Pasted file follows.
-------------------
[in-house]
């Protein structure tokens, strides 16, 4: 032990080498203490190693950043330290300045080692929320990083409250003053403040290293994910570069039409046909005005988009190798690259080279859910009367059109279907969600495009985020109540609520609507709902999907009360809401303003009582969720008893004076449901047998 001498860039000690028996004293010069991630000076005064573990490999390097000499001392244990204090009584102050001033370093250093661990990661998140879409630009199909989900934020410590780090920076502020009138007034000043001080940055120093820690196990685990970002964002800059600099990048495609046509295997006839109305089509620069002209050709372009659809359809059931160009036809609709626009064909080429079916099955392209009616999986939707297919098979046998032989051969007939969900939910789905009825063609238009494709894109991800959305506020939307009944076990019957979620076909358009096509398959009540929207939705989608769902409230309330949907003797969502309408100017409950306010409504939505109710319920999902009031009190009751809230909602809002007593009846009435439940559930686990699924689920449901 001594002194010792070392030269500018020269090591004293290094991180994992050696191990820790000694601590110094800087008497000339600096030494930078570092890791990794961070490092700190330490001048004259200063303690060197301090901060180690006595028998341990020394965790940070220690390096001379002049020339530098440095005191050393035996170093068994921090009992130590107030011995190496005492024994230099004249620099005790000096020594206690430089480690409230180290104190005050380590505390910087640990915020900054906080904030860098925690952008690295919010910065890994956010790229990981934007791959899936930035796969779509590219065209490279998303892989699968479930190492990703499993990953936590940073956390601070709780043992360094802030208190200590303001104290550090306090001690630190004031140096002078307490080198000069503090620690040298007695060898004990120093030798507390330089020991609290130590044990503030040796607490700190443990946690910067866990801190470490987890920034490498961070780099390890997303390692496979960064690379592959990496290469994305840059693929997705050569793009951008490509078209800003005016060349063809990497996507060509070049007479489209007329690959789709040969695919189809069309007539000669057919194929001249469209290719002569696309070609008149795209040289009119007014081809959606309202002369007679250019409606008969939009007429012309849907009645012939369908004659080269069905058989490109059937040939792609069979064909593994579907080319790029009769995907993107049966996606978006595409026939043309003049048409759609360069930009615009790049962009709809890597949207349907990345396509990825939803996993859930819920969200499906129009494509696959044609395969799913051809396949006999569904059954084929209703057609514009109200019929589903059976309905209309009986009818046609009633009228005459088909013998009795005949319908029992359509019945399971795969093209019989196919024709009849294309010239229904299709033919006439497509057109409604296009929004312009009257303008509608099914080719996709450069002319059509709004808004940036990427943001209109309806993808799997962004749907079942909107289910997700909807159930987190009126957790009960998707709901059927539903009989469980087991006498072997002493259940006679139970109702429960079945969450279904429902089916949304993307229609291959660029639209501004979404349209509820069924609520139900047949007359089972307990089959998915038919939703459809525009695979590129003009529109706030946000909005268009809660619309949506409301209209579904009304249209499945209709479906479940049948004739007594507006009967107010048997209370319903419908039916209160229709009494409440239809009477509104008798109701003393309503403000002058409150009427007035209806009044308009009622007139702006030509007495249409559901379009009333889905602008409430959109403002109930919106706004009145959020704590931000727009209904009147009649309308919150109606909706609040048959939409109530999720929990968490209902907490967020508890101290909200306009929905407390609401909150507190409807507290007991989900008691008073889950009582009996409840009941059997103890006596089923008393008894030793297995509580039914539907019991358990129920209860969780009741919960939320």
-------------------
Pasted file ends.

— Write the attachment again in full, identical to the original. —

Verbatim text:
[in-house]
């Protein structure tokens, strides 16, 4: 032990080498203490190693950043330290300045080692929320990083409250003053403040290293994910570069039409046909005005988009190798690259080279859910009367059109279907969600495009985020109540609520609507709902999907009360809401303003009582969720008893004076449901047998 001498860039000690028996004293010069991630000076005064573990490999390097000499001392244990204090009584102050001033370093250093661990990661998140879409630009199909989900934020410590780090920076502020009138007034000043001080940055120093820690196990685990970002964002800059600099990048495609046509295997006839109305089509620069002209050709372009659809359809059931160009036809609709626009064909080429079916099955392209009616999986939707297919098979046998032989051969007939969900939910789905009825063609238009494709894109991800959305506020939307009944076990019957979620076909358009096509398959009540929207939705989608769902409230309330949907003797969502309408100017409950306010409504939505109710319920999902009031009190009751809230909602809002007593009846009435439940559930686990699924689920449901 001594002194010792070392030269500018020269090591004293290094991180994992050696191990820790000694601590110094800087008497000339600096030494930078570092890791990794961070490092700190330490001048004259200063303690060197301090901060180690006595028998341990020394965790940070220690390096001379002049020339530098440095005191050393035996170093068994921090009992130590107030011995190496005492024994230099004249620099005790000096020594206690430089480690409230180290104190005050380590505390910087640990915020900054906080904030860098925690952008690295919010910065890994956010790229990981934007791959899936930035796969779509590219065209490279998303892989699968479930190492990703499993990953936590940073956390601070709780043992360094802030208190200590303001104290550090306090001690630190004031140096002078307490080198000069503090620690040298007695060898004990120093030798507390330089020991609290130590044990503030040796607490700190443990946690910067866990801190470490987890920034490498961070780099390890997303390692496979960064690379592959990496290469994305840059693929997705050569793009951008490509078209800003005016060349063809990497996507060509070049007479489209007329690959789709040969695919189809069309007539000669057919194929001249469209290719002569696309070609008149795209040289009119007014081809959606309202002369007679250019409606008969939009007429012309849907009645012939369908004659080269069905058989490109059937040939792609069979064909593994579907080319790029009769995907993107049966996606978006595409026939043309003049048409759609360069930009615009790049962009709809890597949207349907990345396509990825939803996993859930819920969200499906129009494509696959044609395969799913051809396949006999569904059954084929209703057609514009109200019929589903059976309905209309009986009818046609009633009228005459088909013998009795005949319908029992359509019945399971795969093209019989196919024709009849294309010239229904299709033919006439497509057109409604296009929004312009009257303008509608099914080719996709450069002319059509709004808004940036990427943001209109309806993808799997962004749907079942909107289910997700909807159930987190009126957790009960998707709901059927539903009989469980087991006498072997002493259940006679139970109702429960079945969450279904429902089916949304993307229609291959660029639209501004979404349209509820069924609520139900047949007359089972307990089959998915038919939703459809525009695979590129003009529109706030946000909005268009809660619309949506409301209209579904009304249209499945209709479906479940049948004739007594507006009967107010048997209370319903419908039916209160229709009494409440239809009477509104008798109701003393309503403000002058409150009427007035209806009044308009009622007139702006030509007495249409559901379009009333889905602008409430959109403002109930919106706004009145959020704590931000727009209904009147009649309308919150109606909706609040048959939409109530999720929990968490209902907490967020508890101290909200306009929905407390609401909150507190409807507290007991989900008691008073889950009582009996409840009941059997103890006596089923008393008894030793297995509580039914539907019991358990129920209860969780009741919960939320």